According to Roth this little book, the Nei-Yeh is a key underlay for both the Dao De Jing and the Zhuangzi. I use the word "underlay" specifically because I don't want to lead people into thinking that it has been proved that the Nei-Yeh was the inspiration for these other books. Instead, Roth argues that it came from an existing contemplative tradition that either informed both the Nei-Yeh and the three books usually described as the core books of Daoism (the Laozi, Zhuagzi and Liezi), or, the Nei-Yeh was a book that was known by the authors of them. Having said that, there are so many passages that are similar to the Nei-Yeh in them, that it is pretty obvious that there is some relationship between them.
And what the Nei-Yeh is about is a type of spiritual practice that Roth identifies as what Western religion would call "apothatic mysticism" or "contemplation". This is a practice where one stills the mind by aligning the body into a specific type of bodily posture and then focusing on the breathing to the exclusion of all other mental activity. Eventually, one will become aware of the "mind behind the mind" and develop a greater sense of awareness and wisdom than you had before.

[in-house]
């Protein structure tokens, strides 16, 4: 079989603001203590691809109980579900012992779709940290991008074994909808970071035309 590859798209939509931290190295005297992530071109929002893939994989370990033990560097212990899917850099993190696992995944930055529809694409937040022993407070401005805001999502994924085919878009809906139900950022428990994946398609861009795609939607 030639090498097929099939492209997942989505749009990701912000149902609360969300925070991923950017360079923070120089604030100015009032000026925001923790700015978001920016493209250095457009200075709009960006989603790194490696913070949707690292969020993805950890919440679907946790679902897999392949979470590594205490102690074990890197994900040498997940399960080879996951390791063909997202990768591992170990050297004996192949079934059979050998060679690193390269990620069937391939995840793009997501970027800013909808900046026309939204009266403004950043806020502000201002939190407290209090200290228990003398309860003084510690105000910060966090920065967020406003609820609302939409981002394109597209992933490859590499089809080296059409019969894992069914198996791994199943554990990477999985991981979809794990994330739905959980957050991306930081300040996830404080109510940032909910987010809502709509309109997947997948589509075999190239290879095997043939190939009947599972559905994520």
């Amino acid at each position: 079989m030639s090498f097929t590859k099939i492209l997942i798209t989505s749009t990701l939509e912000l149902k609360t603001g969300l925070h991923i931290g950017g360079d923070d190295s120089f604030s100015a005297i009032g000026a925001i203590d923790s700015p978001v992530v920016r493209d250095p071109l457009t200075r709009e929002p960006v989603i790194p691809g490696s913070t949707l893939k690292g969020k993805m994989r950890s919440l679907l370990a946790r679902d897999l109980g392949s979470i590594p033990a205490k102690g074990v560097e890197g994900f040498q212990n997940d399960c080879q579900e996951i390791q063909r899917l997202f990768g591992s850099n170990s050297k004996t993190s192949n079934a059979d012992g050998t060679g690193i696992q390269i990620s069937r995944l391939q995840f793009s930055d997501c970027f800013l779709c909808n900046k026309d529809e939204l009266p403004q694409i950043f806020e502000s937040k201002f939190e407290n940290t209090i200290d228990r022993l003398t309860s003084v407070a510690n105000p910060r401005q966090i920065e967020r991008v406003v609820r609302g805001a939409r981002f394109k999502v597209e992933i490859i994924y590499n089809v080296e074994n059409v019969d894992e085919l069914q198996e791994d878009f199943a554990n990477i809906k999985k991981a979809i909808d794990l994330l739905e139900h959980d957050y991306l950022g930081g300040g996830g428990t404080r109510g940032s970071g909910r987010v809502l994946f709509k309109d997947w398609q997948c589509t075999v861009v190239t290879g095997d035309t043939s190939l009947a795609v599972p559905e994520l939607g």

If you can be aligned and be tranquil,
Only then can you be stable.
With a stable mind at your core,
With the eyes and ears acute and clear,
And with the four limbs firm and fixed,
You can thereby make a lodging place for the vital essence.
The vital essence: it is the essence of the vital energy.
When the vital energy is guided, it [the vital essence] is
But when it is generated, there is thought,
When there is thought, there is knowledge,
But when there is knowledge, then you must stop.
Whenever the forms of the mind have excessive knowledge,
You lose your vitality. (Chapter VIII, trans. Harold Roth)
It is the practice mentioned in the Nei-Yeh that is what was the basis of the Daoist lineages and communities that have existed and still do. And it is the practice of this form of contemplation that informed the people who wrote the other books of Daoism---such as the Laozi, Zhuangzi and Liezi. When people attempt to discuss these texts without understanding the contemplative practices that informed them, they end up moving off into all sorts of areas that take them away from that "enduring tradition that Kirkland" was talking about. As such, they cease to be "Daoists" as he understands them. To really get a handle on what it means to be a Daoist, therefore, a person needs to go through at least an introduction into the spiritual practice that is identified in the Nei-Yeh. I will devote a future post to what I believe that this entails.